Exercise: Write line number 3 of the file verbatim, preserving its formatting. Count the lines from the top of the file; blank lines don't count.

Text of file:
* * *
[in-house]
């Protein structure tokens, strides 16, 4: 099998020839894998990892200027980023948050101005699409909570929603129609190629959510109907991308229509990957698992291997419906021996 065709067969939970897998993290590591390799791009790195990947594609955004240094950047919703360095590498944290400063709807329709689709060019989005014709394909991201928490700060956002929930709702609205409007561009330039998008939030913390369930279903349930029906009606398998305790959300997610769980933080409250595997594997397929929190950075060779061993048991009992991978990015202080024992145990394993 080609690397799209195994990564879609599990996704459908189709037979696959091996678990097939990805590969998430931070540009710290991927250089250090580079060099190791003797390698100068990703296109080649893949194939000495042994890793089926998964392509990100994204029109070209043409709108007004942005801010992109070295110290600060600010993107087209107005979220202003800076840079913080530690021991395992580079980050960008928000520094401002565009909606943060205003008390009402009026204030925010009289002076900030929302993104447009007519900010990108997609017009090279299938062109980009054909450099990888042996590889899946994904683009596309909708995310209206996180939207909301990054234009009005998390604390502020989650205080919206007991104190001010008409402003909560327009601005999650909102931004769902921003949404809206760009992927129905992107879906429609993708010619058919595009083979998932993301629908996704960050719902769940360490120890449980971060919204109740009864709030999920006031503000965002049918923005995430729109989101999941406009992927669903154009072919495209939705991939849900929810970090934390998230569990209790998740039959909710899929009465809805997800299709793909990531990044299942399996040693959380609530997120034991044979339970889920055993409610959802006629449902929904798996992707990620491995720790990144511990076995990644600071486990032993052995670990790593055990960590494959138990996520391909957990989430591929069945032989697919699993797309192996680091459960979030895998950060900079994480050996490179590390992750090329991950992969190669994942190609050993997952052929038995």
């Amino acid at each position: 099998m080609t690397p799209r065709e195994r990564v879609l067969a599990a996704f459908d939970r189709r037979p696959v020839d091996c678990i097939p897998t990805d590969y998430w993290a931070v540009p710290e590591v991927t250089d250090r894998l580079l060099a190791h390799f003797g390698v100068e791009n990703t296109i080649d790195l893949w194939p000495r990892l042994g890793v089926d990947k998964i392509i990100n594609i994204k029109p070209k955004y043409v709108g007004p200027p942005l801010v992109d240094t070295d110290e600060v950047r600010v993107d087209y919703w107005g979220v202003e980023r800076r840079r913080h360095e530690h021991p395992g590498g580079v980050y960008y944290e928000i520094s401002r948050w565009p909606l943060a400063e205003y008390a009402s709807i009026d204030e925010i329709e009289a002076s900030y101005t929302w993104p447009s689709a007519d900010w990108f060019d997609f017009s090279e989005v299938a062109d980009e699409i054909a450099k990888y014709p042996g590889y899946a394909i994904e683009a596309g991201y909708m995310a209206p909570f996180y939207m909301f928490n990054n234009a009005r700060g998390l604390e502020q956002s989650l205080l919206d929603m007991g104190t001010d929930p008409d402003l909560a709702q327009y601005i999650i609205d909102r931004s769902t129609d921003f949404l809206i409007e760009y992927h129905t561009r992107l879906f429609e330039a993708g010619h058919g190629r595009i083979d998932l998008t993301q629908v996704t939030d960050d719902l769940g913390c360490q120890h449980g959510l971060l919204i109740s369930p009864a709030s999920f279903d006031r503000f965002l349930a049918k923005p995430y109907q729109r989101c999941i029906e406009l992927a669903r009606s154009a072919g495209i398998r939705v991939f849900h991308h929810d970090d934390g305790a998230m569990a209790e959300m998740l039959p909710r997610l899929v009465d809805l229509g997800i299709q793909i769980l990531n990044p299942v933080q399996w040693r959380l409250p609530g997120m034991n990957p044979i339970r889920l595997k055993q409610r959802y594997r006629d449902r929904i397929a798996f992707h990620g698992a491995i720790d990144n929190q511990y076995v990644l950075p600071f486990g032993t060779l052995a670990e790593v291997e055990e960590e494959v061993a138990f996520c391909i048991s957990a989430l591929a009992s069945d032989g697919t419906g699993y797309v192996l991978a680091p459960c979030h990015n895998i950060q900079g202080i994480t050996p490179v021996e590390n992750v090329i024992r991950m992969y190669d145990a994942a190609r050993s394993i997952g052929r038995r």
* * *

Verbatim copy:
């Amino acid at each position: 099998m080609t690397p799209r065709e195994r990564v879609l067969a599990a996704f459908d939970r189709r037979p696959v020839d091996c678990i097939p897998t990805d590969y998430w993290a931070v540009p710290e590591v991927t250089d250090r894998l580079l060099a190791h390799f003797g390698v100068e791009n990703t296109i080649d790195l893949w194939p000495r990892l042994g890793v089926d990947k998964i392509i990100n594609i994204k029109p070209k955004y043409v709108g007004p200027p942005l801010v992109d240094t070295d110290e600060v950047r600010v993107d087209y919703w107005g979220v202003e980023r800076r840079r913080h360095e530690h021991p395992g590498g580079v980050y960008y944290e928000i520094s401002r948050w565009p909606l943060a400063e205003y008390a009402s709807i009026d204030e925010i329709e009289a002076s900030y101005t929302w993104p447009s689709a007519d900010w990108f060019d997609f017009s090279e989005v299938a062109d980009e699409i054909a450099k990888y014709p042996g590889y899946a394909i994904e683009a596309g991201y909708m995310a209206p909570f996180y939207m909301f928490n990054n234009a009005r700060g998390l604390e502020q956002s989650l205080l919206d929603m007991g104190t001010d929930p008409d402003l909560a709702q327009y601005i999650i609205d909102r931004s769902t129609d921003f949404l809206i409007e760009y992927h129905t561009r992107l879906f429609e330039a993708g010619h058919g190629r595009i083979d998932l998008t993301q629908v996704t939030d960050d719902l769940g913390c360490q120890h449980g959510l971060l919204i109740s369930p009864a709030s999920f279903d006031r503000f965002l349930a049918k923005p995430y109907q729109r989101c999941i029906e406009l992927a669903r009606s154009a072919g495209i398998r939705v991939f849900h991308h929810d970090d934390g305790a998230m569990a209790e959300m998740l039959p909710r997610l899929v009465d809805l229509g997800i299709q793909i769980l990531n990044p299942v933080q399996w040693r959380l409250p609530g997120m034991n990957p044979i339970r889920l595997k055993q409610r959802y594997r006629d449902r929904i397929a798996f992707h990620g698992a491995i720790d990144n929190q511990y076995v990644l950075p600071f486990g032993t060779l052995a670990e790593v291997e055990e960590e494959v061993a138990f996520c391909i048991s957990a989430l591929a009992s069945d032989g697919t419906g699993y797309v192996l991978a680091p459960c979030h990015n895998i950060q900079g202080i994480t050996p490179v021996e590390n992750v090329i024992r991950m992969y190669d145990a994942a190609r050993s394993i997952g052929r038995r």